Floyd Mayweather Has No Regrets Knocking out Victor Ortiz

Nedu ObiAnalyst IIMarch 28, 2012

Courtesy  Eastsideboxing.com
Courtesy Eastsideboxing.com

In September of 2011, Floyd Mayweather captured the WBC welterweight championship with a left-right salvo to floor and knockout Victor Ortiz. Some observers felt his route to the title was unsportsmanlike; however, the Grand Rapids native has no regrets whatsoever about the outcome.

Original quotes reported by MLive.com.

“He didn't say box," Mayweather said of Cortez. "He signaled to fight. It's just go. Every fighter knows the signal. We're professionals, not amateurs. He signaled to fight and, of course, this is a legendary, Hall of Fame referee.”

The aforementioned drama happened in the closing seconds of the fourth round. Ortiz, for no apparent reason (maybe frustration), lunged at “Money,” whom he had cornered at the time, and flagrantly head-butted him in the face.

Following the infraction, Joe Cortez halted proceedings to deduct a point from Ortiz, who, whilst this was going on, hugged and profusely apologized to Mayweather and continued to do so when Cortez indicated the fight to commence.

Ortiz, supposedly oblivious to the command, allowed Mayweather to capitalize on his boxing faux pas —the old boxing adage of “protect yourself at all times,” and it cost him dearly.

Conversely, Mayweather, who had followed the letter to the book, was hung out to dry by the press and others for the alleged sucker punch.

That said, the fight wasn’t ruled a no-contest and neither was Money disqualified; however, the debate still rages on, with some labeling the five-division titlist a cheat and whatnot.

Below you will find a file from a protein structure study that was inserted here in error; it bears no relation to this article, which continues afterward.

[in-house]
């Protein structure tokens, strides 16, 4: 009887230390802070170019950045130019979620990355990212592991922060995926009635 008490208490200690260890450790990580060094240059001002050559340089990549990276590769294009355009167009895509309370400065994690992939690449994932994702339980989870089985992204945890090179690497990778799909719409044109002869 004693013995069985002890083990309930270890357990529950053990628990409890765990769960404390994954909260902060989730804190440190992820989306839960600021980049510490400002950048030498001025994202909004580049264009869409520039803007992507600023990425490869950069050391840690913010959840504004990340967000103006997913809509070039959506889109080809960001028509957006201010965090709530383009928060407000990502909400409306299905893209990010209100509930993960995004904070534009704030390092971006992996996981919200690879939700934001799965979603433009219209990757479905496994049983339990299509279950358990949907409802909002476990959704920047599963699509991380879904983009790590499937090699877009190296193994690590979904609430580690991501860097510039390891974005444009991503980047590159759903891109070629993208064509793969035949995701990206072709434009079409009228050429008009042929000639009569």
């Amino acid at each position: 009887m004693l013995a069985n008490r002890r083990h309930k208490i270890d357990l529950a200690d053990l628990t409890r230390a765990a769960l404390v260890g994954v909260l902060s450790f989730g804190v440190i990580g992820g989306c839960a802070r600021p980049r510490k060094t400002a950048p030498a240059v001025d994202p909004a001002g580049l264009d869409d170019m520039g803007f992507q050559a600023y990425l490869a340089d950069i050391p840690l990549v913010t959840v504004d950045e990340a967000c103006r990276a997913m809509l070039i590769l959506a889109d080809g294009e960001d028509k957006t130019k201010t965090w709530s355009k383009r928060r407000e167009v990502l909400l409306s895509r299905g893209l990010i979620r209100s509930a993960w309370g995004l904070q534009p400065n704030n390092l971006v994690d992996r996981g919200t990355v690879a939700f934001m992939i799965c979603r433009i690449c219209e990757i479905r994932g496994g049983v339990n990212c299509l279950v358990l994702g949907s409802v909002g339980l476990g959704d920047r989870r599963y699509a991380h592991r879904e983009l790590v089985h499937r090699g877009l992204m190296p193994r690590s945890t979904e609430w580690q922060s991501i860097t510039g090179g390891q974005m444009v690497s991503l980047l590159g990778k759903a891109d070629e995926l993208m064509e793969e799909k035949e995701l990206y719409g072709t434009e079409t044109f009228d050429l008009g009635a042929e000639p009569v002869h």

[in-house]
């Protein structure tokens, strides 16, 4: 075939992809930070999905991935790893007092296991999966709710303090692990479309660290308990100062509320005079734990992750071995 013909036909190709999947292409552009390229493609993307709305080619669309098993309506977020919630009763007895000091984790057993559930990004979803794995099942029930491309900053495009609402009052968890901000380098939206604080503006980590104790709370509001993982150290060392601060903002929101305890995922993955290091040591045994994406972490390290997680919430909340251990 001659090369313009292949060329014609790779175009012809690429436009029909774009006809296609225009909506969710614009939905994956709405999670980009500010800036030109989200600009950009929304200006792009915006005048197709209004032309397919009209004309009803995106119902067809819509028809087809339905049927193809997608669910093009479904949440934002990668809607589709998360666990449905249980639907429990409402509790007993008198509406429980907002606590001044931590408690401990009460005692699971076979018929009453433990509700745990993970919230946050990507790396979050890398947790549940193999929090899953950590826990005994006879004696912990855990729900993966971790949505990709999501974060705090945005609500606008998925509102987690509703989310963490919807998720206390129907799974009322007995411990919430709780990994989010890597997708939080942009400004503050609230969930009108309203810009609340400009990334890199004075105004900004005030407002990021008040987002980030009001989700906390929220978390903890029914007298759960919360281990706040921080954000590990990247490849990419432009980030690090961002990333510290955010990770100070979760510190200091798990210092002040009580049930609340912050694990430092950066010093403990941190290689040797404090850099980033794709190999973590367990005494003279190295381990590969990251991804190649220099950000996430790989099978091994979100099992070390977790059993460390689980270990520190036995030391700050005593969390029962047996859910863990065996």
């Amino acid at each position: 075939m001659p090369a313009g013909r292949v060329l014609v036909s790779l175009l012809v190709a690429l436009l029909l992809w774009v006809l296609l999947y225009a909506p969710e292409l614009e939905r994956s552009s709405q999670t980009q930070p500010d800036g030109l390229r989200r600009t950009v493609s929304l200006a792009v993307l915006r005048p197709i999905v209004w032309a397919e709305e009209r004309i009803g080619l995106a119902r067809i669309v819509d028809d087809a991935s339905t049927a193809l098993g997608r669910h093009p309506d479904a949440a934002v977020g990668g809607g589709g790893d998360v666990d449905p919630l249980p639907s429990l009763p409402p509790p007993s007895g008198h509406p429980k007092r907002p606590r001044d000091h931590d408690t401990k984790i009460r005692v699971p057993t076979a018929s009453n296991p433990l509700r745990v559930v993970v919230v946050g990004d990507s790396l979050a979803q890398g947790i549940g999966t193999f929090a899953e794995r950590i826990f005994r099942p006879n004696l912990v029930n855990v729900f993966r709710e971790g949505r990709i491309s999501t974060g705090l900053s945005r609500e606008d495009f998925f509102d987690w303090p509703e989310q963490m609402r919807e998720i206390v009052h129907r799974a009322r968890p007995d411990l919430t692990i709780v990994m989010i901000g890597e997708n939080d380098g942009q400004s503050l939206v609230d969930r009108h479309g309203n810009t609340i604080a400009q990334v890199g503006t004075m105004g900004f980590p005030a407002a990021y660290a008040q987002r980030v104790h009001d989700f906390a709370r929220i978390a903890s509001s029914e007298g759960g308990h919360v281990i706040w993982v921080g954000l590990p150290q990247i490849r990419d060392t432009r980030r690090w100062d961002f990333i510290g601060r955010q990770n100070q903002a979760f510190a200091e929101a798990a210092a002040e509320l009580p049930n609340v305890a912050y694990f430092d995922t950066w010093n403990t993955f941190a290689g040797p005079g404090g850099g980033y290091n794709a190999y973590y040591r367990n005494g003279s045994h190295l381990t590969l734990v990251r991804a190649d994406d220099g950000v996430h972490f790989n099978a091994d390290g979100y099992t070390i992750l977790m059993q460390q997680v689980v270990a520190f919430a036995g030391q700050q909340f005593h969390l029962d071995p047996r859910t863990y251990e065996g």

Courtesy Washingtonpost.com
Courtesy Washingtonpost.com

Meanwhile, not long afterwards, Ortiz said that he had intended to break Mayweather’s nose with the head butt.

“I was trying to break his nose, 100 percent.”

Though Mayweather believes the reason why “Vicious” resorted to such rough-house tactics was because he was looking for a way out of the fight.

“Yeah, he was.”

“I feel the fighter was a beaten fighter," he said. "As you can see, I was throwing combinations that same round. Both eyes were getting black.”

Furthermore, the injury sustained by Ortiz’s forehead has since left an indelible scar under Mayweather’s lip (where his lower teeth penetrated the skin), a reminder of that fateful night.

“You can't tell it much, the doctor did a good job," Mayweather said. "It almost went all the way through. I thought it went through. But it all comes with the territory, part of boxing.”

Mayweather (42-0, 26 KOs) is scheduled to contest Miguel Cotto’s WBA super welterweight title on Cinco de Mayo, while Ortiz (29-3-2, 22 KOs) is set for a rematch with Andre Berto on June 23.


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